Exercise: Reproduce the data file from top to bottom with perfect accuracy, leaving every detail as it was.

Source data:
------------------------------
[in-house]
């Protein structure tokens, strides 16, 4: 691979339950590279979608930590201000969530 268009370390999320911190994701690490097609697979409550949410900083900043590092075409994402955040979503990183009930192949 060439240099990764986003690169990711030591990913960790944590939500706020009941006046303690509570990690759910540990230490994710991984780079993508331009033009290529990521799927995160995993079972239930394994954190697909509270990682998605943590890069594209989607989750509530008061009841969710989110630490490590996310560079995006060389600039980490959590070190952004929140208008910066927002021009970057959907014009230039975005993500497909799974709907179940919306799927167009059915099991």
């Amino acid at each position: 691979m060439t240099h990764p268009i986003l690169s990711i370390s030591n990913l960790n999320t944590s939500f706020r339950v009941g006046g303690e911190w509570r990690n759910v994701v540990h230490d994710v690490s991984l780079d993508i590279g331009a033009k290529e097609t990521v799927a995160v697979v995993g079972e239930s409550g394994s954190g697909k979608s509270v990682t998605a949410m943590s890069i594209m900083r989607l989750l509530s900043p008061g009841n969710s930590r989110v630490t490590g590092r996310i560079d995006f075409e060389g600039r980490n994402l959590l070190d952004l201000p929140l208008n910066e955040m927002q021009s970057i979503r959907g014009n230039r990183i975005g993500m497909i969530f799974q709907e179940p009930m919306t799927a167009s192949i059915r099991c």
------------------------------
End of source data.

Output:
[in-house]
């Protein structure tokens, strides 16, 4: 691979339950590279979608930590201000969530 268009370390999320911190994701690490097609697979409550949410900083900043590092075409994402955040979503990183009930192949 060439240099990764986003690169990711030591990913960790944590939500706020009941006046303690509570990690759910540990230490994710991984780079993508331009033009290529990521799927995160995993079972239930394994954190697909509270990682998605943590890069594209989607989750509530008061009841969710989110630490490590996310560079995006060389600039980490959590070190952004929140208008910066927002021009970057959907014009230039975005993500497909799974709907179940919306799927167009059915099991």
């Amino acid at each position: 691979m060439t240099h990764p268009i986003l690169s990711i370390s030591n990913l960790n999320t944590s939500f706020r339950v009941g006046g303690e911190w509570r990690n759910v994701v540990h230490d994710v690490s991984l780079d993508i590279g331009a033009k290529e097609t990521v799927a995160v697979v995993g079972e239930s409550g394994s954190g697909k979608s509270v990682t998605a949410m943590s890069i594209m900083r989607l989750l509530s900043p008061g009841n969710s930590r989110v630490t490590g590092r996310i560079d995006f075409e060389g600039r980490n994402l959590l070190d952004l201000p929140l208008n910066e955040m927002q021009s970057i979503r959907g014009n230039r990183i975005g993500m497909i969530f799974q709907e179940p009930m919306t799927a167009s192949i059915r099991c």